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Written by Hank Tolman   
Monday, 29 March 2010
Table of Contents: Page Index
AMD Athlon-II X2-255 CPU ADX255OCGQBOX
Features and Specifications
Closer Look: Athlon-II X2-255
Testing and Results
EVEREST Benchmark Tests
Passmark PerformanceTest
PCMark Vantage Benchmark Tests
SiSoftware Sandra
Video Game Benchmarks
Final Thoughts and Conclusion

Athlon-II X2 AM3 Features

AMD Direct Connect Architecture

An award-winning technology designed to reduce bottlenecks that can exist when multiple components compete for access to the processor bus. Competing x86 systems use a single front-side bus (FSB) which must carry memory access, graphics, and I/O traffic. Eliminate the FSB, and you can reduce delays that competing access requests can cause.

45 nm Process Technology with Immersion Lithography

More efficient process technology with cutting-edge lithographic performance puts more transistors in less space.

AMD Wide Floating Point Accelerator

Doubles processor bandwidth from 64- to a full 128-Bit Floating-Point math processing pipeline that can double many of the bandwidth paths that help keep it full.

AMD Digital Media XPress 2.0 Technology

Provides support for SSE, SSE2, SSE3, SSE4a, and MMX instructions for digital media applications and security.

CPU Architectural Features

True Multi-Core Processing

The extensive AMD64 architectural optimizations and features enable thorough integration of multiple cores within the same processor, with each core having its own L1 and L2 caches.

AMD Dedicated Multi-Cache

Each core has its own dedicated L2 cache, which enables simultaneous independent core access to L2 cache, eliminating the need for cores to arbitrate for cache access. This helps reduce latency on L2 cache accesses.

AMD Virtualization (AMD-V) Technology

Silicon feature-set enhancements designed to improve the performance, reliability, and security of both existing and future virtualization environments.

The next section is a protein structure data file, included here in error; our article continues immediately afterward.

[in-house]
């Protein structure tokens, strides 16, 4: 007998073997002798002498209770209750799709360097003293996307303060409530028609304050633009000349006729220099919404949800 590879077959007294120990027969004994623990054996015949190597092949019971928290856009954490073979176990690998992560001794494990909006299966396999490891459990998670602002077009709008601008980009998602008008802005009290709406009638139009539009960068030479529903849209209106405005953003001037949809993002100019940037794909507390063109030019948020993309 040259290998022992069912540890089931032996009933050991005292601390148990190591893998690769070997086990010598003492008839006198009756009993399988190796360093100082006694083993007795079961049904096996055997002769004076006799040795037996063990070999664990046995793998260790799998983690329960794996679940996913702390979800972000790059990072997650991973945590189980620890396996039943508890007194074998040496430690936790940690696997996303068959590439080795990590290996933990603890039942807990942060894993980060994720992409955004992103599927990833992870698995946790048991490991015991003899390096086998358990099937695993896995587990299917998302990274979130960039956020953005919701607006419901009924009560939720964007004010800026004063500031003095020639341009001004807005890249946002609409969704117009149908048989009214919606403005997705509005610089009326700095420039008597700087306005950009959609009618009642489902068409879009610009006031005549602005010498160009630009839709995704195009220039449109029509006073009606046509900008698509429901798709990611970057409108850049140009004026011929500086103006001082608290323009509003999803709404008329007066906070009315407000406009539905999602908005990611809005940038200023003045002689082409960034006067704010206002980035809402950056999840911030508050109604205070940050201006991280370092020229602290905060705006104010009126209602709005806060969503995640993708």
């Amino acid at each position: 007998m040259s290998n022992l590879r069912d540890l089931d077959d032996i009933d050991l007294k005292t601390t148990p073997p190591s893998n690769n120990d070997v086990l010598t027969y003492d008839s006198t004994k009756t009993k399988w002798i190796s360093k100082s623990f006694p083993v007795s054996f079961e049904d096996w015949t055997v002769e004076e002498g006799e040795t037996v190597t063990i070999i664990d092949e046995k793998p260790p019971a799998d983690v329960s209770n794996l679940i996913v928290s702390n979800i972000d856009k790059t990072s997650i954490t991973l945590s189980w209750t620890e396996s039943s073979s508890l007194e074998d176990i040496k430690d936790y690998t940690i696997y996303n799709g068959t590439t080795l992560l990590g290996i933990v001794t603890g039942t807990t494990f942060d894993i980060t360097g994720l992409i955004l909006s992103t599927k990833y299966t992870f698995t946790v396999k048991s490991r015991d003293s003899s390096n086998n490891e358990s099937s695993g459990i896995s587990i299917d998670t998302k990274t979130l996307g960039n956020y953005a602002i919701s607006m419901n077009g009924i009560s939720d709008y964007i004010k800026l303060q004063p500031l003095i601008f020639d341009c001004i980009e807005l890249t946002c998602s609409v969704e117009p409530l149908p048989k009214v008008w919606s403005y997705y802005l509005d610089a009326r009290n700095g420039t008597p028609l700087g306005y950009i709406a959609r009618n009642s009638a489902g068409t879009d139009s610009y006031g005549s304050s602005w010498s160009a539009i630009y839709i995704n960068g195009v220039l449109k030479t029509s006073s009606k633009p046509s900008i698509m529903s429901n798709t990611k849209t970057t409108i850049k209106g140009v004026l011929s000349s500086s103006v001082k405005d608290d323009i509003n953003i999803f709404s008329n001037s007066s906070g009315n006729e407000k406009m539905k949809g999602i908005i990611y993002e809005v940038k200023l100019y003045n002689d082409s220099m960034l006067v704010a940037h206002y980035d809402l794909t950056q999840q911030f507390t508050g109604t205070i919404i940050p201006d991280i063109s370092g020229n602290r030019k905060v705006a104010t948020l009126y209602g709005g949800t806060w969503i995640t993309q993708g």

AMD PowerNow! 3.0 Technology

The latest power management technologies that deliver performance on demand when you need it, and power savings when you don't.

HyperTransport 3.0 Technology

Third-generation HyperTransportTM interface improves performance, supporting transfer speeds up to 4.4GT/s.

Simultaneous 32-bit and 64-bit Computing

AMD64 technology enables a breakthrough approach to 64-bit computing that doubles the number of registers in the processor and allows PC users to use today's 32-bit software applications while enabling them to also use the next generation of 64-bit applications.

Cool'n'Quiet 3.0 Technology

Up to eight different performance states help enhance power efficiency. Simplified performance state transitions can reduce latency and the software overhead of performance state changes.

AMD Dynamic Power Management

Each processor core, and the integrated memory controller and HyperTransportTM controller, is powered by dedicated voltage planes.

Integrated Dual-Channel Memory Controller

Directly connects the processor to memory for optimum performance, low latency, and high throughput.

Multi-Point Thermal Control

The next-generation design features multiple on-die thermal sensors with digital interface. Automatic reduction of p-state when temperature exceeds pre-defined limit. Additional memory thermal management interface.

AMD CoolCore Technology

Coarse and fine transistor control that can automatically reduce processor energy consumption by turning off unused parts of the processor.

ADX255OGQBOX Specificationsathlon_II_x2_250_logo.jpg

  • Model Number & Core Frequency: X2 255 = 3.1GHz
  • TRAY OPN# ADX255OCK23GQ
  • PIB OPN# ADX255OGQBOX
  • L1 Cache Sizes: 64K of L1 instruction and 64K of L1 data cache per core (256KB total L1 per processor)
  • L2 Cache Sizes: 1MB of L2 data cache per core (2MB total L2 per processor)
  • Memory Controller Type: Integrated 128-bit wide memory controller *
  • Memory Controller Speed: 2.0GHz with Dual Dynamic Power Management
  • Types of Memory Supported: Support for unregistered DIMMs up to DDR2-1066MHz -AND- DDR3-1333MHz
  • HyperTransport 3.0 Specification: One 16-bit/16-bit link @ up to 4.0GHz full duplex (2.0GHz x2)
  • Total Processor-to-System Bandwidth: Up to 33.1GB/s bandwidth [Up to 17.1 GB/s total bandwidth (DDR3-1066) + 16.0GB/s (HT3)]
  • Up to 28.8GB/s bandwidth [Up to 12.8 GB/s total bandwidth (DDR2-800) + 16.0GB/s (HT3)]
  • Packaging: Socket AM3 938-pin organic micro pin grid array (micro-PGA)
  • Fab location: GLOBALFOUNDRIES Fab 1 Module 1
  • Process Technology: 45-nanometer DSL SOI (silicon-on-insulator) technology
  • Approximate Die Size: 117.5 mm2
  • Approximate Transistor count: ~ 234 million